Nelson Mandelas speech Our march towards freedom is irreversible Analysis
Each the speech served various objectives and addressed to various audiences. At the outset, the speech was meant to mark the beginning of South Africa’s brave move towards immense changes and give the nation a new outlook as a land of hope, freedom, justice and equality. Though the speech, Mandela aimed at assuring his audience of unity and preparedness in addressing the challenges that South Africans had faced for a long period. Another objective of the speech was to draw his immediate and secondary audience towards his position as the first black president of South Africa. While addressing the audiences, Nelson Mandela aimed at assuring people that he would use his position as the president to unite all races and promote democracy.
To a greater extent, the objectives of the speech were achieved as the audience became optimistic of a better, unified, democratic and a developed South Africa. South Africans felt that everything said in the speech was achievable as long as they cooperated towards the attainment of these objectives. Identify the specific audiences that your chosen speech was meant to address and assess whether those audiences received the messages that they were hoping for Nelson Mandela’s speech constituted of both immediate and secondary audiences who listened and watched his speech through radio and televised media. The audience not only comprised of South Africans, but it also consisted of global patriots. Among his audiences, a great deal of his speech was directed to South Africans given that Mandela was their first black president.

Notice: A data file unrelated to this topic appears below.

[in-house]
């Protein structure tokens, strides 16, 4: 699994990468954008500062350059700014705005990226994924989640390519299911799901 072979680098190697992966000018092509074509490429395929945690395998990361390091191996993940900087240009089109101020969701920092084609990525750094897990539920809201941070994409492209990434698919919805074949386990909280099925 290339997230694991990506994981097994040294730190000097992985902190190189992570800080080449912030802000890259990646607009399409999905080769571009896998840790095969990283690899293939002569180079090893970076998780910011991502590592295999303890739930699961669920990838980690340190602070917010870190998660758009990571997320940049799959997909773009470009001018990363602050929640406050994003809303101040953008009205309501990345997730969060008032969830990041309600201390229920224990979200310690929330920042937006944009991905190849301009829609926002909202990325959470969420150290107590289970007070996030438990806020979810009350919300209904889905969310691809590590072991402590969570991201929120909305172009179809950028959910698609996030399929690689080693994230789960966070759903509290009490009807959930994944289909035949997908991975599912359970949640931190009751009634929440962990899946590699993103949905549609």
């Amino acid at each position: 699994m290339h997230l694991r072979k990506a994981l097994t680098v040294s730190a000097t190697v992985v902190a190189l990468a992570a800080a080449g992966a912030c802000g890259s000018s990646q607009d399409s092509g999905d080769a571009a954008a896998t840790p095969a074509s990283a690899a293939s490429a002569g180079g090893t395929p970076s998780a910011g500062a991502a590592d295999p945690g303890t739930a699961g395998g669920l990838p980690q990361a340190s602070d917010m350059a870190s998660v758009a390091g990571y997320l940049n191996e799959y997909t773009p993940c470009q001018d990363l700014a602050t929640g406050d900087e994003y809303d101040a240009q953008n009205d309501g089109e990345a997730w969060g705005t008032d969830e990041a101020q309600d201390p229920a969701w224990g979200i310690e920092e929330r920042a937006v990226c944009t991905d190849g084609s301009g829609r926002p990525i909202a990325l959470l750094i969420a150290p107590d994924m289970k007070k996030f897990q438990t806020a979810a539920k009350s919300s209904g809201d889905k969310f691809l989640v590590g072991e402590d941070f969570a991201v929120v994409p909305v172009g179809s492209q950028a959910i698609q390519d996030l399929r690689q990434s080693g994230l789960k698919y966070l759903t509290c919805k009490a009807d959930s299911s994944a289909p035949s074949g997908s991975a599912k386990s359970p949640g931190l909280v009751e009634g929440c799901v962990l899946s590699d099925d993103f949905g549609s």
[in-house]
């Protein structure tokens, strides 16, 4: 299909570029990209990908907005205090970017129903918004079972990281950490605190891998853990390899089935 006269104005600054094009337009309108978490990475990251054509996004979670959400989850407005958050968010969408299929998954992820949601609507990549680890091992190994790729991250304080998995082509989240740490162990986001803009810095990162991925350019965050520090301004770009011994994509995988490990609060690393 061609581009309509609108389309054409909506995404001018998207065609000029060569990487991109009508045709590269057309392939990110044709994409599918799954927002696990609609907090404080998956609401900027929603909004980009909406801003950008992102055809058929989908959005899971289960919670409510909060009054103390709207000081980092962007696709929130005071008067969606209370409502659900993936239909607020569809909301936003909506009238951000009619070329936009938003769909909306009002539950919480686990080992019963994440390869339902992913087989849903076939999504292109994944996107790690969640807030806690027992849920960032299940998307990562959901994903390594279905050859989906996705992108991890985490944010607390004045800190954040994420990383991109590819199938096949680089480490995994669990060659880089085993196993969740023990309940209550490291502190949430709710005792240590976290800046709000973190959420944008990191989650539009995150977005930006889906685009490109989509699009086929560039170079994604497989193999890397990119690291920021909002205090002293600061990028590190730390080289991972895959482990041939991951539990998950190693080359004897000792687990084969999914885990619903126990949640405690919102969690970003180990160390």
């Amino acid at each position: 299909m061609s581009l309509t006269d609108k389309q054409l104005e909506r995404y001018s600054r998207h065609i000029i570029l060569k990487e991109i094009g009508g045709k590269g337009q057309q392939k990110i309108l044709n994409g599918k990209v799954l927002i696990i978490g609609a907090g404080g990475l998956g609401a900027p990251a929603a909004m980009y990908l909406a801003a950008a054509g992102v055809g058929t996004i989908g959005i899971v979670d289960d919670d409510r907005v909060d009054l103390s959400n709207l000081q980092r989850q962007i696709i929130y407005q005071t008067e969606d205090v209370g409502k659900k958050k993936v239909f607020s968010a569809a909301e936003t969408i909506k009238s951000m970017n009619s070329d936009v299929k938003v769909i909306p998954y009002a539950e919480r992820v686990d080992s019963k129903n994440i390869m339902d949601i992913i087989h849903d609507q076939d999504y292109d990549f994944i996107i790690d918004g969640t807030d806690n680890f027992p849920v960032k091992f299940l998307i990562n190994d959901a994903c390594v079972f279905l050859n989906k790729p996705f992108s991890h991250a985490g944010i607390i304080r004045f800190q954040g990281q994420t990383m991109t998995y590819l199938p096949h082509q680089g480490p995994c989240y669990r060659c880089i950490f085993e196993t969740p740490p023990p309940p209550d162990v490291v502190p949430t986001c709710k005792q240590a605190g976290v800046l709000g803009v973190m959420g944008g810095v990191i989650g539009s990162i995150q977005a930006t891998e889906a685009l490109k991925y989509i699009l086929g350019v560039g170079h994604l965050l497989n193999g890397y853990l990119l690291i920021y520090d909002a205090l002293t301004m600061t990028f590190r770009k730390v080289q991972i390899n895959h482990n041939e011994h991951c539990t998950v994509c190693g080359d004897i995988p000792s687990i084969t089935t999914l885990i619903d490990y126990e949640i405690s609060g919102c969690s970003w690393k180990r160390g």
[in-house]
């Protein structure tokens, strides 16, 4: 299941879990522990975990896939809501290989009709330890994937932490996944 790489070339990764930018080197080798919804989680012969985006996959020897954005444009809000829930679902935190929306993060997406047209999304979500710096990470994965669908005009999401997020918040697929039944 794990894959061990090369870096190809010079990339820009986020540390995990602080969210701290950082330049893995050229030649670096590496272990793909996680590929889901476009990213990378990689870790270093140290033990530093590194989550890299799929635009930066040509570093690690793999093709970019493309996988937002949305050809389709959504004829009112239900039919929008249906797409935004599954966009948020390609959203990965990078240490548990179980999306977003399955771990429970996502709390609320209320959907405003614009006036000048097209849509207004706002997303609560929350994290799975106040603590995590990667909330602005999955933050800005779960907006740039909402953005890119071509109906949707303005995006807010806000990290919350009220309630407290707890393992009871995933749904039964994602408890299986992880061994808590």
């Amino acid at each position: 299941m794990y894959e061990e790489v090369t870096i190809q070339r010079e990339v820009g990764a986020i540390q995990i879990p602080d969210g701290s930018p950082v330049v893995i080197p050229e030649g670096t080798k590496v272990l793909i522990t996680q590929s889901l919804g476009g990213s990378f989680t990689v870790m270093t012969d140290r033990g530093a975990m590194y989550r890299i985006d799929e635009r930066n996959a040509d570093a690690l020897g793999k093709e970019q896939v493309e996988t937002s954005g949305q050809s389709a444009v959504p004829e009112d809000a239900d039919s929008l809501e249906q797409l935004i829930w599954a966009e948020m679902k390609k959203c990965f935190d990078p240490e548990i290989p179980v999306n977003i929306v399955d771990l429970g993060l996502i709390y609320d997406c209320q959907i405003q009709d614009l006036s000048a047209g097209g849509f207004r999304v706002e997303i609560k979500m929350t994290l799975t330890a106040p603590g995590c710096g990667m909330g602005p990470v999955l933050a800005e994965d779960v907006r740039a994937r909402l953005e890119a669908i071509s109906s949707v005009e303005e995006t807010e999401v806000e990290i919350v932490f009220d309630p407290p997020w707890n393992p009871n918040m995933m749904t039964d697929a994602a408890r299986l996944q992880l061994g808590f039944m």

While speaking this group, Mandela took precaution not to raise rebellious or resent feelings. The primary goal of Mandela’s attitude to South Africans was to cultivate the need for unity and change in reshaping South Africa irrespective of race. “We call on our white compatriots to join us in the shaping of a new South Africa. The freedom movement is a political home for you too” (Mandela, 1990). He talked of the destruction caused by the apartheid system so that the whites could gain insight into the need for change. Evaluate whether the speech was appropriate for the occasion Given that the address advocated for freedom, it was fit for the event since it was delivered at a time when South Africa yearned for freedom.
For too long, South Africa had been dominated by the Apartheid causing great destruction to the country’s economy. As such, the speech served as a right time for the people to fight for their freedom. ” We call on our people to seize this moment so that the process towards democracy is rapid and uninterrupted” (Mandela, 1990). South Africa also experienced racial division as the ruling system favored the Whites at the expense of the blacks who were the natives. Fighting the white dominion was the only way that South Africa would gain freedom. The speech had to address the immediate needs of black South African people while preventing the flight of white South Africans and foreign capital from the nation and thus, the speech needed to establish the ground from which progress would grow rhetorically.
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